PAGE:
Even more problematic is that if you start with 20 characters, each with his own story, and add a few new characters with each book, each with his own story, you soon find yourself writing 1000 page books. So I made the decision not to do either. Not to recap and not to feel that I had to service every plot line.

    Of course that has its own problems when fans write, “What about Obscure Character #2?”

  3. wr says:

    I love the bloat. I could never understand why all those “pundits” were whining about the length of the last Harry Potter, especially since there was enough story there to hold it.

    I’m thrilled that there’s finally going to be a new Ice and Fire. Only trouble is they come out so infrequently I have to read them all over again to remember who’s who and where they are. I think I know Game of Thrones by heart after all the rereadings, but I may have to start in with #2 or #3 before the new one comes out…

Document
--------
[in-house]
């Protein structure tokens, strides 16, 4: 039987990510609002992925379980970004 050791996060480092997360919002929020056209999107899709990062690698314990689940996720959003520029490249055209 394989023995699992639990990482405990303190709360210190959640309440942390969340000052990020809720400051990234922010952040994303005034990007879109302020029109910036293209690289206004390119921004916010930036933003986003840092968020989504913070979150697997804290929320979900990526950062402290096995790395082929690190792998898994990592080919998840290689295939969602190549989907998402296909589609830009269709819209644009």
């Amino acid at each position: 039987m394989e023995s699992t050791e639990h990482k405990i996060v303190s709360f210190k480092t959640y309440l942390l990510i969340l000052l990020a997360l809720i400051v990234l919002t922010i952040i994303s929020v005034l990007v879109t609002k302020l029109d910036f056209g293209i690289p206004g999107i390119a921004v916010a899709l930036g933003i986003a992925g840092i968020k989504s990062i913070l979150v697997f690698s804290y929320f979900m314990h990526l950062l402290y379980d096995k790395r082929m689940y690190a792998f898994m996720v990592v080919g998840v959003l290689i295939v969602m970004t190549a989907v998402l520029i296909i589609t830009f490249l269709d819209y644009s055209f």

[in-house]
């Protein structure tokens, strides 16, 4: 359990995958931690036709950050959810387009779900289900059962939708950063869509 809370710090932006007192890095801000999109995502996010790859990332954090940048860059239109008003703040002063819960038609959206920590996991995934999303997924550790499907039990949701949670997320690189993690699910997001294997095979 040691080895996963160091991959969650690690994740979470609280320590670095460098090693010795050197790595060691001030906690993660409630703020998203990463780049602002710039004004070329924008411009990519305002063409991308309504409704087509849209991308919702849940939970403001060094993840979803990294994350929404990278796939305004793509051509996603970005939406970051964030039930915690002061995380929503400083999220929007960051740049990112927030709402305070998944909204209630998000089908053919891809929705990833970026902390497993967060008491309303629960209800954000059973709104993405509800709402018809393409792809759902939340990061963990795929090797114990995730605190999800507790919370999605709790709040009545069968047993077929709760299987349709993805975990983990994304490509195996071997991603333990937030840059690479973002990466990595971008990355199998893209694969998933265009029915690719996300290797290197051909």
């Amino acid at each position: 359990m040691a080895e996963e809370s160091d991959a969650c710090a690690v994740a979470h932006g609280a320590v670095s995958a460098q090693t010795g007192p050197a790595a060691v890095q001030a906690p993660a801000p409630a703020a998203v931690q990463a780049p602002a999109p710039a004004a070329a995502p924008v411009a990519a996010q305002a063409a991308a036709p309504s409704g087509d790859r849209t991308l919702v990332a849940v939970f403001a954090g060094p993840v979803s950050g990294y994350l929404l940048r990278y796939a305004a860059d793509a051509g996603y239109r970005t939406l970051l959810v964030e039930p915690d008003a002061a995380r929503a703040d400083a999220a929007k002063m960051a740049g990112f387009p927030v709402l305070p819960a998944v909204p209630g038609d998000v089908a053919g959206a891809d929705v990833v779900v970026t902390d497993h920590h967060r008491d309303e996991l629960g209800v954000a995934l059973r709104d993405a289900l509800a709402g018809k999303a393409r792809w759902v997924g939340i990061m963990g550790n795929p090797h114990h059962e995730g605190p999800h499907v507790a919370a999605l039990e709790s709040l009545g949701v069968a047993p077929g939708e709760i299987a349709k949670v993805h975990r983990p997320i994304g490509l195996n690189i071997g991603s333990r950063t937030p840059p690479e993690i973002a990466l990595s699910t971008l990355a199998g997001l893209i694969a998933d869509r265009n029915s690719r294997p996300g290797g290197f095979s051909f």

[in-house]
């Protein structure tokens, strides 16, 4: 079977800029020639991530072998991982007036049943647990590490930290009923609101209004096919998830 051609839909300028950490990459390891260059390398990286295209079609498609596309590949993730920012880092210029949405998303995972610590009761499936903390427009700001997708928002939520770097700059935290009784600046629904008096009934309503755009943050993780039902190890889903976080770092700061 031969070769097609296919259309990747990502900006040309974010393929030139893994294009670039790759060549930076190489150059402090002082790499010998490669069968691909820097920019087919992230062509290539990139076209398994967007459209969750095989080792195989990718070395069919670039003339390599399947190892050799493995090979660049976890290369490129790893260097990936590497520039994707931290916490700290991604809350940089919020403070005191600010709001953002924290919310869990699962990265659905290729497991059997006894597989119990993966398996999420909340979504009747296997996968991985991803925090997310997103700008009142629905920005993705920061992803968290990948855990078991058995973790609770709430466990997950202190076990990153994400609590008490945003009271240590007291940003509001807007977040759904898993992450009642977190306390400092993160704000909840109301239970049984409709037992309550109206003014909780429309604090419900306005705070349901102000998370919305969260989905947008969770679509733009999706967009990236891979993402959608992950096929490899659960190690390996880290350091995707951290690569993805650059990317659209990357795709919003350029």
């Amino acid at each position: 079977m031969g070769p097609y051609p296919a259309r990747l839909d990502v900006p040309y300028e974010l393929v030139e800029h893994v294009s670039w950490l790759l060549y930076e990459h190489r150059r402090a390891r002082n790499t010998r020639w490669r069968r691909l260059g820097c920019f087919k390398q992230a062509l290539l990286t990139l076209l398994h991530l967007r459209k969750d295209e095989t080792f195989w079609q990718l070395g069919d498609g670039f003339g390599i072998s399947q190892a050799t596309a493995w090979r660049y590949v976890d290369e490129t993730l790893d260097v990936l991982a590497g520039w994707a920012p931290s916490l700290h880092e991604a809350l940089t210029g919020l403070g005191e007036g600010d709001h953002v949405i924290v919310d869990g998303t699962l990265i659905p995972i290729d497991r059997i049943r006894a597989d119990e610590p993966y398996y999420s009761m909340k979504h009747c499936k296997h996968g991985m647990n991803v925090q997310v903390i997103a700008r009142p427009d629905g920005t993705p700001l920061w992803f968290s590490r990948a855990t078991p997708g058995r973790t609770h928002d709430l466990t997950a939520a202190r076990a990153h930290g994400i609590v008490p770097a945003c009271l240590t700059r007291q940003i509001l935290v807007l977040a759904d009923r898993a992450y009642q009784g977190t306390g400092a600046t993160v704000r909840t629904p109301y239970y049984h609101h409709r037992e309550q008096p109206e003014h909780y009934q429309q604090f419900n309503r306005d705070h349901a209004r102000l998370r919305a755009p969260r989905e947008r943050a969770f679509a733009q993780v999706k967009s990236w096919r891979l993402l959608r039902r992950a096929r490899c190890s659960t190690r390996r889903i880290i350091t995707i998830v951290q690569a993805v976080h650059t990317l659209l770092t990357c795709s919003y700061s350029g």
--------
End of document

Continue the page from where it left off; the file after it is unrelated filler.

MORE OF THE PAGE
4. Brett #2 says:

    This is fantastic news, assuming nothing happens and he gets it into his editors in time for the release date to be solid. I guess he finally unraveled the Mereenese Knot.

    I’m with wr – I love the bloat in Martin’s books. It excites me that I’m probably getting a 1000+ page monster, since it’s that much more space to return to the characters we haven’t seen in 11 years.

  5. michael reynolds says:

    wr and Brett:

    A couple of problems with bloat: paper costs money, and so does shipping, so publishers get pissy. Then there’s the shelf space. And the turning it into audiobooks.

    Of course it’s true some fans are going to bitch about too short or too long.

    But bloat also tends to make the writing flaccid. As much as I pray at the feet of Stephen King I didn’t think he helped The Stand by re-issuing it in uncut length.